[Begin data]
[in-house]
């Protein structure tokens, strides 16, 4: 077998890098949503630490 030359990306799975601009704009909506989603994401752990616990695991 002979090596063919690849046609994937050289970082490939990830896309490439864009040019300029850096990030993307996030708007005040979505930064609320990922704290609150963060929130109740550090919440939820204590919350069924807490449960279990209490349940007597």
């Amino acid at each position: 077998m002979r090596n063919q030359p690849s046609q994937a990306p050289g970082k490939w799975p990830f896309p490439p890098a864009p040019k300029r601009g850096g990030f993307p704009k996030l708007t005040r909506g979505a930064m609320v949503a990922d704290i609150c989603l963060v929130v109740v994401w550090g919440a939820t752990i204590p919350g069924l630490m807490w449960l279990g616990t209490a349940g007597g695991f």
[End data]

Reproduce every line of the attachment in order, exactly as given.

[in-house]
């Protein structure tokens, strides 16, 4: 077998890098949503630490 030359990306799975601009704009909506989603994401752990616990695991 002979090596063919690849046609994937050289970082490939990830896309490439864009040019300029850096990030993307996030708007005040979505930064609320990922704290609150963060929130109740550090919440939820204590919350069924807490449960279990209490349940007597």
């Amino acid at each position: 077998m002979r090596n063919q030359p690849s046609q994937a990306p050289g970082k490939w799975p990830f896309p490439p890098a864009p040019k300029r601009g850096g990030f993307p704009k996030l708007t005040r909506g979505a930064m609320v949503a990922d704290i609150c989603l963060v929130v109740v994401w550090g919440a939820t752990i204590p919350g069924l630490m807490w449960l279990g616990t209490a349940g007597g695991f």